In yet another example of finance double-speak, major financial players have moved into that netherworld of the functional equivalent of loansharking known as payday lending.
While in theory short-term loans can be a boon to cash-strapped individuals, in practice, the usurious interest of payday loans result in many borrowers falling into a debt treadmill. The Pentagon was so concerned about the way that payday lending could wreak havoc with the lives of combat personnel that it restricted the rates that could be charged to military personnel to 36%. The industry howled that rules would drive payday lenders out of the business of serving the armed forces (they had previously been targeting bases). I suspect that result was a feature, not a bug.
In 2008, the Wall Street Journal reported on how payday lenders targeted the elderly. This extract gives you some insight into the business model:
The crowd represents the newest twist for a fast-growing industry — lenders that make high-interest loans, often called “payday” loans, that are secured by upcoming paychecks. Such lenders are increasingly targeting recipients of Social Security and other government benefits, including disability and veteran’s benefits. “These people always get paid, rain or shine,” says William Harrod, a former manager of payday loan stores in suburban Virginia and Washington, D.C. Government beneficiaries “will always have money, every 30 days.”
The law bars the government from sending a recipient’s benefits directly to lenders. But many of these lenders are forging relationships with banks and arranging for prospective borrowers to have their benefits checks deposited directly into bank accounts. The banks immediately transfer government funds to the lenders. The lender then subtracts debt repayments, plus fees and interest, before giving the recipients a dime.
As a result, these lenders, which pitch loans with effective annual interest as high as 400% or more, can gain almost total control over Social Security recipients’ finances….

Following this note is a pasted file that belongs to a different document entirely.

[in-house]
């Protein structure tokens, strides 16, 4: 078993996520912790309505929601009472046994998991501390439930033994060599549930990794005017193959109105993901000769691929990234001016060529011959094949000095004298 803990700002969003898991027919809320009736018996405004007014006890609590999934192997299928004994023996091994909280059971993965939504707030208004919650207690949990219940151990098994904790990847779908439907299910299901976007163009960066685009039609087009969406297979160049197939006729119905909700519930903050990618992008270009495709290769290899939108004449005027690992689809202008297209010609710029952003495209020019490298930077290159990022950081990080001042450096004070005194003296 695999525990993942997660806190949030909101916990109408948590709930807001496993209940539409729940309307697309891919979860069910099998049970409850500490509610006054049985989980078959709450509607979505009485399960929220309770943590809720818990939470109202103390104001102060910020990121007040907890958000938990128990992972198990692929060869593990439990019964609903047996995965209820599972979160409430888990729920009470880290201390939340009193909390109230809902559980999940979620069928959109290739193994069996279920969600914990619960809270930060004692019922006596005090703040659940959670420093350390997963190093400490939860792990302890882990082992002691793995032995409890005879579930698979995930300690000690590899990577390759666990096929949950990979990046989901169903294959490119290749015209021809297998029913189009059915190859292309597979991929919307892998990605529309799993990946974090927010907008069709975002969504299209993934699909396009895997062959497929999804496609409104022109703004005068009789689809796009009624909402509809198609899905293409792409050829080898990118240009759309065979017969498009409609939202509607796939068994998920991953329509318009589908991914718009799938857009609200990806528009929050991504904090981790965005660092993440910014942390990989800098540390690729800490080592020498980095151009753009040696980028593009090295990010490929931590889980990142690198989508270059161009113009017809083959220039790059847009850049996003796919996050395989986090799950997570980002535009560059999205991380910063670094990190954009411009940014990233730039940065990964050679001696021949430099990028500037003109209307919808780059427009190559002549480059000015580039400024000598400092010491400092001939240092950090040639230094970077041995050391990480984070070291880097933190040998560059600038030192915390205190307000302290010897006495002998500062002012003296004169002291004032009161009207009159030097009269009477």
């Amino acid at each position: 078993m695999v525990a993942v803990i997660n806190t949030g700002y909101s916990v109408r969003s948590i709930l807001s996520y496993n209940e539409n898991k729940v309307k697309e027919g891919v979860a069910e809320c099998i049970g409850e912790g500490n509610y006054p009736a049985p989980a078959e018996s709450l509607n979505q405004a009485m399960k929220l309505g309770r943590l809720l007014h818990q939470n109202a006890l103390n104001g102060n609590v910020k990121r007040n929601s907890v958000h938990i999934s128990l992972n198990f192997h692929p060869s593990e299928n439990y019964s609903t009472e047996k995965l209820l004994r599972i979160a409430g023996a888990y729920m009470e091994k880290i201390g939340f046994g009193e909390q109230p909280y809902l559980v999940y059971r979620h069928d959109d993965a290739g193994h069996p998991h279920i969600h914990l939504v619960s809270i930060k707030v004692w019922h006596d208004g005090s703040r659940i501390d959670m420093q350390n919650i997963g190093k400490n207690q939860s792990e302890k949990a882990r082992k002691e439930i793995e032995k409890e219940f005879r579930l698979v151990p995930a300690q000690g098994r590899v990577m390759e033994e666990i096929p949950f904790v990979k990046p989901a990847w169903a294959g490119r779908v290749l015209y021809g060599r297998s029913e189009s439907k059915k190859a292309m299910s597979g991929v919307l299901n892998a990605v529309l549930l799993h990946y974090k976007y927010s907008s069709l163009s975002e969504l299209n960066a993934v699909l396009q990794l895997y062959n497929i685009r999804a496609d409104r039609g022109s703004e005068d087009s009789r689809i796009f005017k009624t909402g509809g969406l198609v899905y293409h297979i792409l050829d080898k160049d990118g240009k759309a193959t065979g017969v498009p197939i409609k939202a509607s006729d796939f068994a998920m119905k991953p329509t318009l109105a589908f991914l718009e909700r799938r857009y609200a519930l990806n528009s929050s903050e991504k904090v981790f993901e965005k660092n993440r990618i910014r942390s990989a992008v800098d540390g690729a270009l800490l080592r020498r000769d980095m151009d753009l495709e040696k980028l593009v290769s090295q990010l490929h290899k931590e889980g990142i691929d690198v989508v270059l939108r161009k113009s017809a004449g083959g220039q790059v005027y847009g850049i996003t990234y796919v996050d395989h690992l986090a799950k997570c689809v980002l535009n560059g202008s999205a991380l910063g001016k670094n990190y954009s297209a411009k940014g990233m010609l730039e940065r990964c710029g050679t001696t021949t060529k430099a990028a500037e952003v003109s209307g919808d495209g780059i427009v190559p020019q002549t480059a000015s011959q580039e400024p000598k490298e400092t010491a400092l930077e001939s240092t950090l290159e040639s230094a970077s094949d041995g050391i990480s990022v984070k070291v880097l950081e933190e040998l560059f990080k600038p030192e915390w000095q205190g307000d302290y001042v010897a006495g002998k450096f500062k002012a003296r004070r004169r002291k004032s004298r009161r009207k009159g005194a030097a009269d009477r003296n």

An analysis of data from the U.S. Department of Housing and Urban Development shows many payday lenders are clustered around government-subsidized housing for seniors and the disabled…
But some industry critics say fixed-income borrowers are not only more reliable, they are also more lucrative. Often elderly or disabled, they are typically dependent on smaller fixed incomes and are rarely able to pay off their loans quickly. “It’s not like they can work more hours,” says David Rothstein, an analyst at Policy Matters Ohio, an economic research group in Cleveland. “They’re trapped.”
The latest sighting, via the Associated Press (hat tip April Charney) is that bigger, more reputable-looking banks are offering payday loans, but predictably calling them something else, in much the way that the term “escort service” is meant to imply something more refined than “prostitution”. From the Clarion Ledger:
Perhaps muttering, if you can’t beat ’em, join ’em, big banks are now aping the payday lending industry and offering short-term loans at rates that once were called usurious.
The banks are not calling them payday loans and say there are safeguards that distinguish them from payday loans. But, it’s still a short-term note. Wells Fargo, for example, offers its loans for direct deposit customers. As The Associated Press has reported, it says customers can only borrow up to half their direct deposit amount or $500, whichever is less. Its fees are cheaper too, at $7.50 for every $100 borrowed.
That still amounts to a 261 percent annualized interest rate over the typical pay cycle. The amount of the advance and the fee are automatically deducted from the next direct deposit.
The article does point out that Mississippi has put restrictions on payday loans. The maximum loan is $400 and the charges are limited to an equivalent of an interest rate of 572% a year. Since there appears to be no restriction on how many loans a consumer can have at any time, this legislation doesn’t cut it as a fig leaf.
If you watched Congresscritters grilling Elizabeth Warren in July, several pressed her on whether she would use the CFPB’s power to ban products. She ducked the question. There is something very diseased in our society when a public official can’t cite the Pentagon’s stance and say there are interest rates that are intrinsically damaging to consumers and therefore should not be permitted. A loan with an effective annual interest rate of over 50% is the financial version of an exploding toaster.